Celebrating the beautiful and inspirational diversity of the city we love

23 07 19

Saturday 17 February was One Day Without Us – a day marked as a celebration of the invaluable contribution of migrants and migration to society in the UK.

Neil is a HOPE not hate volunteer in Sheffield. HNH Sheffield was one of a number of groups involved in organising 1DWU celebrations in the city. This is his account of the day.

A Samba band to lead our march might at first have seemed a bit incongruous on a cold and pale grey February day. Let alone a florescent pink Samba band. But the infectious rhythms spread warmth through the gathering crowd and suddenly all had smiles on their faces and were chatting to each other. Once the march set off, it suddenly felt more of a carnival than a demonstration. Perfect.

The positivity spread out from the snaking group of marchers to the shoppers and passers-by, people stopping, taking photos and generally just smiling. Not universally, of course, the pink of the Samba band didn’t completely tint my spectacles. We did have the frowns and the sneers here and there, and at a later point even a half-hearted attempt at a Nazi salute, clearly intended as a joke. Some joke. But these reactions didn’t come close to puncturing the growing mood of celebration. And that positivity continued when we reached the Town Hall, with a series of speeches which – while they often expressed righteous anger and calls to action – more than anything expressed the joy of diversity. On a day intended to highlight how we might struggle as a society without migrant contributions, more than anything we actually ended up celebrating our diversity and what we have in common. Perfect.

The march and rally at the Town Hall was the culmination of a day of meetings, actions and discussions elsewhere in the city, and some of us had gathered earlier at Sanctuary, a place of refuge for asylum seekers established as the base of City of Sanctuary in Sheffield, a movement which started here but has now spread across the whole of the UK and even beyond. Another reason to be proud of our city.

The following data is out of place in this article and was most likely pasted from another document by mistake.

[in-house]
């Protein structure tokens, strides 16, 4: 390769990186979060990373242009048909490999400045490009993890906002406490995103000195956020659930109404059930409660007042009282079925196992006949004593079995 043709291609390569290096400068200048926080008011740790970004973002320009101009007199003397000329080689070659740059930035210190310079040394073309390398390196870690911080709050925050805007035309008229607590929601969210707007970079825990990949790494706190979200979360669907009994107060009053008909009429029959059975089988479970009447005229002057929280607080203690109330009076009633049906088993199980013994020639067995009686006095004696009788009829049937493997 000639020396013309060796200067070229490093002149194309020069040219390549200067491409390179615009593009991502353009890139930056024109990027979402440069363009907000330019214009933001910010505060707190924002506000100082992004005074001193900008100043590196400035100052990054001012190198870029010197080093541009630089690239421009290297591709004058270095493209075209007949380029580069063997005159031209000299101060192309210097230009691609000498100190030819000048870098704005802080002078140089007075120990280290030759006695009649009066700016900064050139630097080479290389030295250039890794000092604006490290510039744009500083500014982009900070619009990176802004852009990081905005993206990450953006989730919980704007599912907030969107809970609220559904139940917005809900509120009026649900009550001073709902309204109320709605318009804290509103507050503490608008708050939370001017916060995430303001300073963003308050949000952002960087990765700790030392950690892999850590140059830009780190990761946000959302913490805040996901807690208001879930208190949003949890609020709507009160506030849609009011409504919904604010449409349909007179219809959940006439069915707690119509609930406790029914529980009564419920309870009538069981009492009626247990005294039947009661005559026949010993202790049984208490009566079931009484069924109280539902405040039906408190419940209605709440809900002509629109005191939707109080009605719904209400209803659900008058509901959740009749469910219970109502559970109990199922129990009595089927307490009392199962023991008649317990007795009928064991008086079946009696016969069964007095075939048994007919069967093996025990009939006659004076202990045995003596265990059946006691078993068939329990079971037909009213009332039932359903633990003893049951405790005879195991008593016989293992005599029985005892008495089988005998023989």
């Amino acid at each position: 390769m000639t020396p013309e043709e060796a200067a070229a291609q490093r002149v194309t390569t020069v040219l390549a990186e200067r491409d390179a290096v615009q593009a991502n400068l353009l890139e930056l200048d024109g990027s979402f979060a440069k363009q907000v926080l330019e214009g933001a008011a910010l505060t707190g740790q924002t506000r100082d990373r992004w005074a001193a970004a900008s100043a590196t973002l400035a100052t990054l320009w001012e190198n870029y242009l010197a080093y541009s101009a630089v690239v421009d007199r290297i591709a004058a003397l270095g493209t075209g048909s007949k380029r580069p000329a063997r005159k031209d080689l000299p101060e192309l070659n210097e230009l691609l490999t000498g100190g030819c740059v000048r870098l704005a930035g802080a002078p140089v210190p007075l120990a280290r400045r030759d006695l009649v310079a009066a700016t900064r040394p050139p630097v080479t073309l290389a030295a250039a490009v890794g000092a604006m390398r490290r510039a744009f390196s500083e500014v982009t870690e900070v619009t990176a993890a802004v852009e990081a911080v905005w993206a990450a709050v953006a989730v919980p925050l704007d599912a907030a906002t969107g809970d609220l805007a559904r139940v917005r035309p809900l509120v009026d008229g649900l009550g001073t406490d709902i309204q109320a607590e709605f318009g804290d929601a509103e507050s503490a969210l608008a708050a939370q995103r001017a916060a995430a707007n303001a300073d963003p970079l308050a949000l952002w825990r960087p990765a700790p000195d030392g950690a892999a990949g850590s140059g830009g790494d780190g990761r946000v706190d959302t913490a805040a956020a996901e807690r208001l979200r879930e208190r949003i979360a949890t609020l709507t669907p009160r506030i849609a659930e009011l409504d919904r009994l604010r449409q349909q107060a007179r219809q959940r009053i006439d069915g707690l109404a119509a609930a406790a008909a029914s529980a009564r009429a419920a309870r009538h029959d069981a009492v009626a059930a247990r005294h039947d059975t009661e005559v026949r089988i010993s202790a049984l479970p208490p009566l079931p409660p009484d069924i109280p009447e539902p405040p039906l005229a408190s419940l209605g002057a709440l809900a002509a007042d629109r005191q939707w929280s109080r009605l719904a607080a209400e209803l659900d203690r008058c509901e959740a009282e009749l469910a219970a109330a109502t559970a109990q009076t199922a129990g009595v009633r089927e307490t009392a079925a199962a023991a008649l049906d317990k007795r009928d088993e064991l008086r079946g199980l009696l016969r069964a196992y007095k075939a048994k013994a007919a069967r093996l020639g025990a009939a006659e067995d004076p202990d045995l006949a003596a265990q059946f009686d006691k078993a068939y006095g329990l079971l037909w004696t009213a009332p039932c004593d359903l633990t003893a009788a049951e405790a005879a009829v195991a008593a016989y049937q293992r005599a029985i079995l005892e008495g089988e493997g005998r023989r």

While there I got chatting to Zaher (not his real name), a Yemeni asylum seeker who arrived in Sheffield a month ago via Singapore and then Leeds. Unable to return to his home country he is seeking a permanent home for him and his young family – who are still left behind in Singapore. He is grateful for Skype and reflects how much easier his separation is for him than it would have been in years gone by. His background is as a senior manager in the shipping industry and he hopes to continue in that line of work in the UK if he is granted leave to remain. I ask him of his experience of Sheffield over his first month. He says it has been fantastic – everyone is so friendly and welcoming. I ask if he has experienced anything less positive at any point. He looks at me blankly, almost quizzically. Not at all, he says, and repeats just how friendly and supportive everyone has been, starting with the shopkeeper who pointed him in the direction of Sanctuary soon after he arrived.

Back to the Town Hall, and the star of the show was Nagat, a primary-school aged girl who described the three generations of racism that her own Yemeni family has experienced in the city. She concluded her brief but fluent and powerful speech by leading the crowd in a chant: “We fight, we win, we never, never give in”. Perhaps the experience of Zaher shows that slowly, but surely, we are winning. But we need to continue the fight until that is everyone’s story. We need to stand up for EU migrants, non-EU migrants, and for the beautiful and inspirational diversity of the city we love.

Images courtesy of Tim Dennell.


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